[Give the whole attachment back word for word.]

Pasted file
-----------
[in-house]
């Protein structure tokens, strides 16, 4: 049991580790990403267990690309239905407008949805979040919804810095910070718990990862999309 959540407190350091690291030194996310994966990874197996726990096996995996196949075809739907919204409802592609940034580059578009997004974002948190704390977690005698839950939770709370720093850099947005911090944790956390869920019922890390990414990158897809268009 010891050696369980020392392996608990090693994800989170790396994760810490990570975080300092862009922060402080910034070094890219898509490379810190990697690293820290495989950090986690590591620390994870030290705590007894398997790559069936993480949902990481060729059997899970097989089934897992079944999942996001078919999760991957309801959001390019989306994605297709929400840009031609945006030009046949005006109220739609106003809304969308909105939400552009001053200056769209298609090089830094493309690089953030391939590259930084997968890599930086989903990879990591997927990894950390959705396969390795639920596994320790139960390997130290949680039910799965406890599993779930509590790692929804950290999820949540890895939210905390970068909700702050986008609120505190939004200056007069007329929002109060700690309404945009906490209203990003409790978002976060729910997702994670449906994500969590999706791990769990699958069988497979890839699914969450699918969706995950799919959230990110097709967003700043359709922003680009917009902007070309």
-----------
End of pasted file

[in-house]
């Protein structure tokens, strides 16, 4: 049991580790990403267990690309239905407008949805979040919804810095910070718990990862999309 959540407190350091690291030194996310994966990874197996726990096996995996196949075809739907919204409802592609940034580059578009997004974002948190704390977690005698839950939770709370720093850099947005911090944790956390869920019922890390990414990158897809268009 010891050696369980020392392996608990090693994800989170790396994760810490990570975080300092862009922060402080910034070094890219898509490379810190990697690293820290495989950090986690590591620390994870030290705590007894398997790559069936993480949902990481060729059997899970097989089934897992079944999942996001078919999760991957309801959001390019989306994605297709929400840009031609945006030009046949005006109220739609106003809304969308909105939400552009001053200056769209298609090089830094493309690089953030391939590259930084997968890599930086989903990879990591997927990894950390959705396969390795639920596994320790139960390997130290949680039910799965406890599993779930509590790692929804950290999820949540890895939210905390970068909700702050986008609120505190939004200056007069007329929002109060700690309404945009906490209203990003409790978002976060729910997702994670449906994500969590999706791990769990699958069988497979890839699914969450699918969706995950799919959230990110097709967003700043359709922003680009917009902007070309």